How Time Flies – Tan Chuan Jin

14 years ago, I remember dozing on a sofa in the early morning and I was shaken by a nurse, “it is time!”

I stumbled into the delivery room and was quite disoriented with all the machines and gadgets around, or so I seemed to recall. It was quick. There was no time for epidural for my wife. She huffed and puffed and before you know it, there she was. All pink and quiet before a cry emanated from her little frame…announcing her arrival in our world.

It was a special moment. She was our first born.

As I look at her pictures over the years, you wonder how all that time just flew by…and she is now a young lady in her teens. Or as my ten-year old son will always hiss, with his face all contorted, “TEENAGER!”, as if it was the most deadly disease in the world 🙂

As you flip through the episodes and stories in your mind, you invariably want to reach out and catch them and hold them tight. Even as you despair at some gaps, you swoon and smile knowingly at the many silly heart-warming moments that populate your stream of consciousness. Long may it remain there as fresh as the day it happened.

I have always been very taken by a poem I studied in school. Although I have come to realise that the reality turned out quite differently for Sally, it remains a meaningful piece about what we wish for in our children.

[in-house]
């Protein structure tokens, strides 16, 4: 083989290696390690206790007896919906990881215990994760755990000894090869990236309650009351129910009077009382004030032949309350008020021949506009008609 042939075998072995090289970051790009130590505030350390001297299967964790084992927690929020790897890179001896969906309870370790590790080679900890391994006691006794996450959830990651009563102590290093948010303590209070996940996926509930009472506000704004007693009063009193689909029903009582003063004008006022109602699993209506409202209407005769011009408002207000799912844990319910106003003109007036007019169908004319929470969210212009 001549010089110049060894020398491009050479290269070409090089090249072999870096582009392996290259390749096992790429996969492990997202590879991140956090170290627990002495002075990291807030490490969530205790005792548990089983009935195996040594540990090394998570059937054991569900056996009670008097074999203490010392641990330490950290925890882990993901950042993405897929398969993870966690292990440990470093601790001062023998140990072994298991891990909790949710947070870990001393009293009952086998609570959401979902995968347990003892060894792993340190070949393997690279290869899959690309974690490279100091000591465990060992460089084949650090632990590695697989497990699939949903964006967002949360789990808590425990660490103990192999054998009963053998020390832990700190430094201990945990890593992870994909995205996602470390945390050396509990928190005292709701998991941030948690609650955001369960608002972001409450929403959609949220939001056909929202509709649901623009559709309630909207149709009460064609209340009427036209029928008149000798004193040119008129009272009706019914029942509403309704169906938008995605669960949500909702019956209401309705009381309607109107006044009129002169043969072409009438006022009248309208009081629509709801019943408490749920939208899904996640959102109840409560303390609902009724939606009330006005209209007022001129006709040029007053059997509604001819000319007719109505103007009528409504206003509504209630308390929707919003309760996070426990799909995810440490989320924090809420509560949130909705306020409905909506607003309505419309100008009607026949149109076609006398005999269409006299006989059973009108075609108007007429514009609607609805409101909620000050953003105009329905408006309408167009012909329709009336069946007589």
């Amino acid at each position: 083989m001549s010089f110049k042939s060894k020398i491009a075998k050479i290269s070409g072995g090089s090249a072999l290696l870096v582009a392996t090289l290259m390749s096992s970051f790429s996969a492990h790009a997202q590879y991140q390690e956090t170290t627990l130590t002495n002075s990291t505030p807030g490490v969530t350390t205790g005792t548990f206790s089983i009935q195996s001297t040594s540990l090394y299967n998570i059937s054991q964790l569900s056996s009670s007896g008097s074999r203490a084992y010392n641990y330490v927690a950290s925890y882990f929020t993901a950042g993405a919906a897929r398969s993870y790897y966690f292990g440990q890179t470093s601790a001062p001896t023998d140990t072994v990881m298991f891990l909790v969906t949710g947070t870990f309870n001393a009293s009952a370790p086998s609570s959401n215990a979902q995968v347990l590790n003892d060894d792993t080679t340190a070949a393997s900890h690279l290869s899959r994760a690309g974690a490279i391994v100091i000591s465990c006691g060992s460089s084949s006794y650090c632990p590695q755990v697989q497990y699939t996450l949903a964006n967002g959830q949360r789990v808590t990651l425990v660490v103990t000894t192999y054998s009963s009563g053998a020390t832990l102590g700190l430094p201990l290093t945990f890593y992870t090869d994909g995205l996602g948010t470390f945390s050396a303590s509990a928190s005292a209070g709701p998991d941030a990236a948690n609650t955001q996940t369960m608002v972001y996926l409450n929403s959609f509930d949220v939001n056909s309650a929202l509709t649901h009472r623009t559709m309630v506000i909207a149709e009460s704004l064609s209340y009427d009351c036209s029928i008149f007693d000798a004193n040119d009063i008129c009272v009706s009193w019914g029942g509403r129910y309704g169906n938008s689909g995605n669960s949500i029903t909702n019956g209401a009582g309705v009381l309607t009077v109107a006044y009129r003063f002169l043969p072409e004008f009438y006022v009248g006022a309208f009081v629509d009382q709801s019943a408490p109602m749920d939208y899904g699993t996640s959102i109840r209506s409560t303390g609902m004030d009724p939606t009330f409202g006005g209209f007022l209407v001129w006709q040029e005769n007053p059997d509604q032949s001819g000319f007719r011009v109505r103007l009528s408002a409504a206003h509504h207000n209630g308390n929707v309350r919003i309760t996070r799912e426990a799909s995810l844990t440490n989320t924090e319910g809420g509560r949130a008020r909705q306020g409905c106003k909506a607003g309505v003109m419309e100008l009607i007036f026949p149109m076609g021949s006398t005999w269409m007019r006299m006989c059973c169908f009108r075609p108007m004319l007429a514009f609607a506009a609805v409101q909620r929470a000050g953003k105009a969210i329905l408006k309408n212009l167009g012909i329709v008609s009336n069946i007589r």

Happy Birthday to my little girl!

Born Yesterday

for Sally Amis

Tightly-folded bud,

I have wished you something

None of the others would:

Not the usual stuff

About being beautiful,

Or running off a spring

Of innocence and love –

They will all wish you that,

And should it prove possible,

Well, you’re a lucky girl.

But if it shouldn’t, then

May you be ordinary;

Have, like other women,

An average of talents:

Not ugly, not good-looking,

Nothing uncustomary

To pull you off your balance,

That, unworkable itself,

Stops all the rest from working.

In fact, may you be dull –

If that is what a skilled,

Vigilant, flexible,

Unemphasised, enthralled

Catching of happiness is called.

~ Philip Larkin

    How Time Flies

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